other cell lines, such as Saos-2, HT
1080 (fibrosarcoma), MCF-7 (breast
carcinoma), M006 (glioblastoma), and
SiHa and CaSki (cervical carcinoma)
(data not shown).
VEGF expression is also regulated
by cell density (10,11), although the
regulatory elements involved have not
been identified. Therefore, we wanted
to relate the cell density-dependent in-
duction of the CA9 and VEGF promot-
ers. Transiently transfected Saos-2 cells
were harvested 24 h after replating
at 20,000 and 160,000/cm2. Reporter
activities indicated about a 12-fold in-
crease of the CA9 promoter activity in
dense cultures, compared to about a 3-
fold increase of VEGF promoter activ-
ity (Figure 1B). Increasing cell density
had no effect on the SV40 promoter
activity (Figure 1B). Thus, a direct
comparison of the CA9 and VEGF pro-
moters revealed a substantially higher
induction of the CA9 promoter under
conditions of increasing cell density.
To further probe the efficiency of
the CA9 promoter in controlling cell
density-dependent expression, HeLa
cells were stably transfected with the
GFP vector. In agreement with the
results of transient transfections, the
activity of the GFP was also dependent
on the initial density of the plated cells.
No fluorescence was observed in cells
plated at 20,000/cm2, whereas signifi-
cant fluorescence was observed in cells
plated at 160,000/cm2 (Figure 1C). The
fluorescence observed was extensive,
but focal areas of low expression were
noticed. This heterogeneous fluorescent
pattern is not the consequence of using
a mass population of stably transfected
cells because similar results were ob-
served with several individual clones
(data not shown). In our opinion, this
irregular expression pattern reflects
the heterogeneity of conditions (with
respect to decreased O2 tension) prevail-
ing in dense cultures. Although it would
seem that the cells in culture should be
exposed to the same conditions, in fact,
the cells throughout the high cell density
culture experience varying microenvi-
ronmental conditions, and we believe
that the CA9 promoter functions as a
sensor of the heterogeneity of O2 levels
in this environment.
Transformed cells, unlike their
normal counterparts, do not display
density-dependent inhibition of cell
division. As a result, they do not stop
dividing after a confluent monolayer
is formed and instead produce increas-
ingly denser cultures by multilayering.
This increasing density is associated
with alterations in the expression pat-
terns of multiple genes. Although sev-
eral mechanisms responsible for the
234 BioTechniques Vol. 36, No. 2 (2004)
cell density-dependent modulation of
gene expression have been proposed
[e.g., involvement of soluble factor(s),
changes in cell shape, and direct cell-
cell contacts or their combination] (10),
in the case of the CA9 promoter, the
primary cause is the decreased O2 ten-
sion in dense cultures due to increased
O2 consumption (5).
There has recently been consider-
able progress in dissecting the CA9
promoter function (5,7–9). The coop-
eration between transcription factors
binding HRE and PR1 is critical for
the inducibility of the CA9 promoter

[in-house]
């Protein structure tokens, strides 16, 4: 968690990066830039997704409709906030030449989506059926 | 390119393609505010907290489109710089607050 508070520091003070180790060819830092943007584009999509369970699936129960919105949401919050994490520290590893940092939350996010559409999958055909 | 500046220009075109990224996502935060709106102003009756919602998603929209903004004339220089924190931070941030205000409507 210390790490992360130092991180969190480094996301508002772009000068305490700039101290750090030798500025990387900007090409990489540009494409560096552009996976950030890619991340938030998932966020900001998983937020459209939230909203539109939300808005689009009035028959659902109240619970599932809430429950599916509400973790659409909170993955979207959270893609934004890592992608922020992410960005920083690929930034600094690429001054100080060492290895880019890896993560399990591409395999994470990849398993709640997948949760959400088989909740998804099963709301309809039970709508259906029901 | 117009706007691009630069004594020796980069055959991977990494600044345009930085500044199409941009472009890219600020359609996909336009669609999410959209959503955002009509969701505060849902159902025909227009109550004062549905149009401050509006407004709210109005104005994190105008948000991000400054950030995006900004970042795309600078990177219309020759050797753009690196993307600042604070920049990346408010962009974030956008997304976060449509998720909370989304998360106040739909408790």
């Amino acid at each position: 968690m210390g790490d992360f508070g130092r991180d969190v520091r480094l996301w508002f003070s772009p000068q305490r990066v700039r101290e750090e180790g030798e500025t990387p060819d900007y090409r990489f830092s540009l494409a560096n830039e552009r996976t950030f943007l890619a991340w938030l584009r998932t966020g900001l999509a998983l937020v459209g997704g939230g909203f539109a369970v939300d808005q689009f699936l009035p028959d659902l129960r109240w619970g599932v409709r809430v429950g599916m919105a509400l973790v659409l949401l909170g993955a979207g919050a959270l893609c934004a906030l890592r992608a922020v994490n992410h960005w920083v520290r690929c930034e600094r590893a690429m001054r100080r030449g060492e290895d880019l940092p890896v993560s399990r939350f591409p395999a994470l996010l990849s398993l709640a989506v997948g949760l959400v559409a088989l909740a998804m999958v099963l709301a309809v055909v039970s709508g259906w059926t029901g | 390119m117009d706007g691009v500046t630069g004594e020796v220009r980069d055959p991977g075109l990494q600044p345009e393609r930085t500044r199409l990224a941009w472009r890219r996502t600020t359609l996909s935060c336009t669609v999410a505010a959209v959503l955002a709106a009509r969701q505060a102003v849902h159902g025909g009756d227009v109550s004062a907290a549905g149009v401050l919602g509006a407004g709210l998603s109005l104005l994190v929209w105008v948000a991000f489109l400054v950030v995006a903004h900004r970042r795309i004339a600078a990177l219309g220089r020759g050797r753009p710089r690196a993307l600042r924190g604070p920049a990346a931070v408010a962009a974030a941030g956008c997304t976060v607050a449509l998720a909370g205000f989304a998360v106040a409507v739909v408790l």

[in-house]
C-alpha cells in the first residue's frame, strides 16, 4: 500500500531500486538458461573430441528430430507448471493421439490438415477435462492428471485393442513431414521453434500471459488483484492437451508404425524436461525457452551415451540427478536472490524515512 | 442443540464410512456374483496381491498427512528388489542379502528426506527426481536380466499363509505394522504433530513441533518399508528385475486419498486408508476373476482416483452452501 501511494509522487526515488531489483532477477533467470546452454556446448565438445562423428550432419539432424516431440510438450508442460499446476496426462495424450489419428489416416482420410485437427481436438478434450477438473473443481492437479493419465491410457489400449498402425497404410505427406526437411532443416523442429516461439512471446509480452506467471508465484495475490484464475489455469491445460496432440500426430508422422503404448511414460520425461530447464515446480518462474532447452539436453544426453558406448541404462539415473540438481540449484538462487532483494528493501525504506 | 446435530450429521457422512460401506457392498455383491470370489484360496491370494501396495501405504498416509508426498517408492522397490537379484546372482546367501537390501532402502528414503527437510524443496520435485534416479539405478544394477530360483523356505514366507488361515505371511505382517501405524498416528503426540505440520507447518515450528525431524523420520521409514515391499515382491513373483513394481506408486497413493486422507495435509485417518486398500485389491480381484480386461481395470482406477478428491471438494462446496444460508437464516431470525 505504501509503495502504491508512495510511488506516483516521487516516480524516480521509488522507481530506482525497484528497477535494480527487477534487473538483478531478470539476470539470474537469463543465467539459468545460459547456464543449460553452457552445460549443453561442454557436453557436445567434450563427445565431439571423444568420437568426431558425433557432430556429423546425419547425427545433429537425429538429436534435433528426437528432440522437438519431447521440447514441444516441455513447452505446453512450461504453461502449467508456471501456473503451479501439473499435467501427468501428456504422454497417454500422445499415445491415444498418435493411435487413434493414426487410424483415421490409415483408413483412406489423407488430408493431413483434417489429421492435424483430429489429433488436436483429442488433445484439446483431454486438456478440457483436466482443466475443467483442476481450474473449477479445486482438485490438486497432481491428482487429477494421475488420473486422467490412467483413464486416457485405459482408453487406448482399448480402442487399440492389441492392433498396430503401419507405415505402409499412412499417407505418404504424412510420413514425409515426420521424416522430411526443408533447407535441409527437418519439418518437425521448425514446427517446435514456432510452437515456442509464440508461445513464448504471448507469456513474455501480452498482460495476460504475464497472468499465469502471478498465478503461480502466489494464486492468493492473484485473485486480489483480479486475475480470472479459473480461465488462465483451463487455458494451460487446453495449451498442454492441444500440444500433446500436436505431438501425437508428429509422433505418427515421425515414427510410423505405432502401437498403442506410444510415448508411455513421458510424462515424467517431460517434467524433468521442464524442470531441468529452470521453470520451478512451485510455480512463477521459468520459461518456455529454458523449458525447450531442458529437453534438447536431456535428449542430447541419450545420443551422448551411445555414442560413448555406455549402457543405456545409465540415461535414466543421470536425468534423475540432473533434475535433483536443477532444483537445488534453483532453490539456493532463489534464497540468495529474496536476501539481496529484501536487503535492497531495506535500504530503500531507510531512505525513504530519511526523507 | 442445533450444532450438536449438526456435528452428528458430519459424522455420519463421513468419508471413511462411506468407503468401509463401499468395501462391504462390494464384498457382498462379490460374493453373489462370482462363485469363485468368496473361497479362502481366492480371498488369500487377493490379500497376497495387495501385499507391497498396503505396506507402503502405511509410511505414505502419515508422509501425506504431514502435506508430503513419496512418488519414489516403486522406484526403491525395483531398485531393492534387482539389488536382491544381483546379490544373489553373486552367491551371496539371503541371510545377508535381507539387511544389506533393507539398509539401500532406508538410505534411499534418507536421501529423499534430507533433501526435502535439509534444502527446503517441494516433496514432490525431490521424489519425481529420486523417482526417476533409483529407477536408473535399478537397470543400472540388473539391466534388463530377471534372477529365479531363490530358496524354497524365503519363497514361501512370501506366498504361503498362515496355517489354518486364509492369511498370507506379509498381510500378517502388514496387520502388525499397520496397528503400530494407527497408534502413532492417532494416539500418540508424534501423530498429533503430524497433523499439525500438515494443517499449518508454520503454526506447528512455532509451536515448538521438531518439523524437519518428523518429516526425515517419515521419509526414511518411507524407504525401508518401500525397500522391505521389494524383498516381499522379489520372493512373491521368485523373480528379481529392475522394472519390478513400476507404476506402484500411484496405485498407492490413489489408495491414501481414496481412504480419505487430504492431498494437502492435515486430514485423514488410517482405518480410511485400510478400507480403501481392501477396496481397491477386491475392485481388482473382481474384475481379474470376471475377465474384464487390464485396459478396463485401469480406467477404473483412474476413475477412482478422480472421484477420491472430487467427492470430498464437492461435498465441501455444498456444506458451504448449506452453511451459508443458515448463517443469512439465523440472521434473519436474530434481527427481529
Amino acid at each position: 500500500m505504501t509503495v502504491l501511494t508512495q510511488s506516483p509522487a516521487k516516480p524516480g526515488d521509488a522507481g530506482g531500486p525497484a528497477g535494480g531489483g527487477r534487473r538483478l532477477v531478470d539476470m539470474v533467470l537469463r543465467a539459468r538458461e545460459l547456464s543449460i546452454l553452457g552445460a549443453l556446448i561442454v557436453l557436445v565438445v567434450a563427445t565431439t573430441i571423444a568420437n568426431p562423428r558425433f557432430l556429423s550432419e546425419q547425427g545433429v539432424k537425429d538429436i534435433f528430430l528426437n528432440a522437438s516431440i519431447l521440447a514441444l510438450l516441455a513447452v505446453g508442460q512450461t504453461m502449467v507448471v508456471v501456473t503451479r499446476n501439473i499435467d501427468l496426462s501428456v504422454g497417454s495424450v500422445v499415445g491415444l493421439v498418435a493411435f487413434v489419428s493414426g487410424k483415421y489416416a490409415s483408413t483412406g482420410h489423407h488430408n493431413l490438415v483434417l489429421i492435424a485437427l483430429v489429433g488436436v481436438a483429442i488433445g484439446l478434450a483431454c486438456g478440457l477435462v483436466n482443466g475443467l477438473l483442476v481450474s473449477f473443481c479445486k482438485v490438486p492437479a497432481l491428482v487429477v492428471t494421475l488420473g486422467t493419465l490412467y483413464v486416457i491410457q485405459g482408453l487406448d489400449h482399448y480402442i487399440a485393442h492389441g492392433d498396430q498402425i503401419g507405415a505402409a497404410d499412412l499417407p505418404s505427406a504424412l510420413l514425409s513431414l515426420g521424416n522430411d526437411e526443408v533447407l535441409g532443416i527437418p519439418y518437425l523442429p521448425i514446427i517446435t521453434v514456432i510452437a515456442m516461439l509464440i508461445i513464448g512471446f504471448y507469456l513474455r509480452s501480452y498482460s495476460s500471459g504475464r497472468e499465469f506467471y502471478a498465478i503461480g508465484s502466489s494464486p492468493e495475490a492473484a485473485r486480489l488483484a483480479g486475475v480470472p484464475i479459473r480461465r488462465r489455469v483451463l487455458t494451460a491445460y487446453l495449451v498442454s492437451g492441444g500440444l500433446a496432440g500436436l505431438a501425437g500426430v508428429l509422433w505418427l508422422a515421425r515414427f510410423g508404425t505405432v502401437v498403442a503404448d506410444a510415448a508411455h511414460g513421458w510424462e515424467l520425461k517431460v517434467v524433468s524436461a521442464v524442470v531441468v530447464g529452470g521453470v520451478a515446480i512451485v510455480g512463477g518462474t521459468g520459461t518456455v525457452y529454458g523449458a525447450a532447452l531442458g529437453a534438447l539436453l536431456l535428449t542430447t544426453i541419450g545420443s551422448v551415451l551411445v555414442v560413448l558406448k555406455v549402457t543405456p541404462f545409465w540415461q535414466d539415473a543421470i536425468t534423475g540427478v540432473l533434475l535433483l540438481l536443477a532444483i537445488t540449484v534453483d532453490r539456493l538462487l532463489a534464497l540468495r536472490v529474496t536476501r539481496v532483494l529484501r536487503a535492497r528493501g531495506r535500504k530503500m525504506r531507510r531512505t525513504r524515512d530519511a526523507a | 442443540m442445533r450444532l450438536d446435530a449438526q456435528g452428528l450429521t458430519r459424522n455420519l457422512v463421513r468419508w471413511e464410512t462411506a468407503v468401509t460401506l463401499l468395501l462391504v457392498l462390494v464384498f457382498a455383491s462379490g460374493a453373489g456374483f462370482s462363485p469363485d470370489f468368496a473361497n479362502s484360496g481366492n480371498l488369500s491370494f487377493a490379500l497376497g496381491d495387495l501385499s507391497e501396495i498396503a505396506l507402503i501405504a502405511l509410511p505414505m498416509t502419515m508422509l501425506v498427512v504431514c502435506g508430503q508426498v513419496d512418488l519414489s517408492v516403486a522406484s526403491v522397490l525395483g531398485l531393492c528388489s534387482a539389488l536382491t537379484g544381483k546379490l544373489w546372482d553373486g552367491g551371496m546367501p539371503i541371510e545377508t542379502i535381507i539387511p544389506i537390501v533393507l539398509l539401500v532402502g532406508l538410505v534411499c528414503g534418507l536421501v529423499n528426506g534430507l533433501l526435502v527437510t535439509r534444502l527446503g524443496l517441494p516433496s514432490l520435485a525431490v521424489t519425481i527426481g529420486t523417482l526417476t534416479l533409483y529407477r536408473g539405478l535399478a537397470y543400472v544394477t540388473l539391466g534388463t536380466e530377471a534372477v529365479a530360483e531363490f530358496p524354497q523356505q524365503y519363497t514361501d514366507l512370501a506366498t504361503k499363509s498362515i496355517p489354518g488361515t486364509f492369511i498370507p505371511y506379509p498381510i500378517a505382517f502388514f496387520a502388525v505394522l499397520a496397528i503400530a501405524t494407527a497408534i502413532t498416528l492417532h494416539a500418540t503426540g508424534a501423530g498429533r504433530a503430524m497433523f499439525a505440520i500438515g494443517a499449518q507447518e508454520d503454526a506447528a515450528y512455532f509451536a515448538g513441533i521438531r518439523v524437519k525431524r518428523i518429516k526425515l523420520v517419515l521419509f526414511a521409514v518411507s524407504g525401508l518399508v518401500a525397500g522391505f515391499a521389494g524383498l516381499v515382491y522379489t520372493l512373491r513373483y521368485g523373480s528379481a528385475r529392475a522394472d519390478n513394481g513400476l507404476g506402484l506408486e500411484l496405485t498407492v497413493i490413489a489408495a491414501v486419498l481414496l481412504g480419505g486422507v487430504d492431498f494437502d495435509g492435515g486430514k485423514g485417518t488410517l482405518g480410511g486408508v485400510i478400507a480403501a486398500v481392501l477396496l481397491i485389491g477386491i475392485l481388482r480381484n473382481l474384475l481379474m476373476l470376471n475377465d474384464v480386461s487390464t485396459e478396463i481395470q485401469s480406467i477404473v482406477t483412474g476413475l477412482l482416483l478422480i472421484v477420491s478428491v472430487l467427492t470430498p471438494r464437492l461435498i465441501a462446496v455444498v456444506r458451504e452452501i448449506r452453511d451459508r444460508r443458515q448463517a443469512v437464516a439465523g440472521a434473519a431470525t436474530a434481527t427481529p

by cell density (5), while the remain-
ing positive regulatory elements am-
plify the signal. In the absence of an
inducing signal, the activity of the CA9
promoter is repressed by the silencer
element PR4, which leads to the tight
control of basal expression (7).
Using two different reporters, we
were able to demonstrate the tight
regulation of the CA9 promoter by cell
density and associated lower O2 ten-
sion in several cell lines. Apparently,
the regulation of the CA9 promoter by
cell density in transformed cell lines is
a general phenomenon, and we there-
fore hypothesize that the CA9 promoter
will display cell density-dependent
activity in most cells that are capable
of reaching a certain density that will
generate mild hypoxia. The only re-
quirement is that the cells must be HIF-
1α, SP1/SP3, and PI3-K competent (5).
Indeed, we have shown that many dif-
ferent types of malignant cells behave
in this fashion.
Induction by cell density does not
involve treatment with an exogenous
agent and no special conditions are re-
quired, except for replating cells trans-
fected with the expression construct
under the control of the CA9 promoter
at high density. The proposed cell den-
sity-inducible system utilizing the CA9
promoter thus represents an easy and
readily applicable alternative to other
inducible expression systems.
The unique organization of the CA9
promoter (HRE immediately upstream
of transcription start) results in tight
control under normoxic conditions
(21% O2) and efficient induction under
conditions of mild to strong hypoxia
(5%–0.5% O2). The CA9 promoter is
therefore an excellent candidate for var-
ious O2-sensing applications, including
the monitoring of hypoxia in vivo or in
vitro or the expression of suicide genes
in hypoxic tumors. It is possible that
combinations of multiple HRE and
PR1 regulatory elements in front of the
CA9 or a heterologous promoter will be
more efficient for directing cell densi-
ty-dependent expression and will yield
more homogenous expression than the
wild-type CA9 promoter.
This study was supported by a grant
from the California Cancer Research
Program (00-00789V-20240) and The
Avon Foundation. The (-2361; +298)
VEGF gene fragment was kindly pro-
vided by Dr. Chris Hughes (Depart-
ment of Biochemistry and Molecular
Biology, University of California,
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Received 28 October 2003; accepted
18 November 2003.
Address correspondence to Stefan Kaluz,
Department of Microbiology and Mo-
lecular Genetics, Medical Science I B210,
University of California at Irvine, College
of Medicine, Irvine, CA 92697-4025, USA.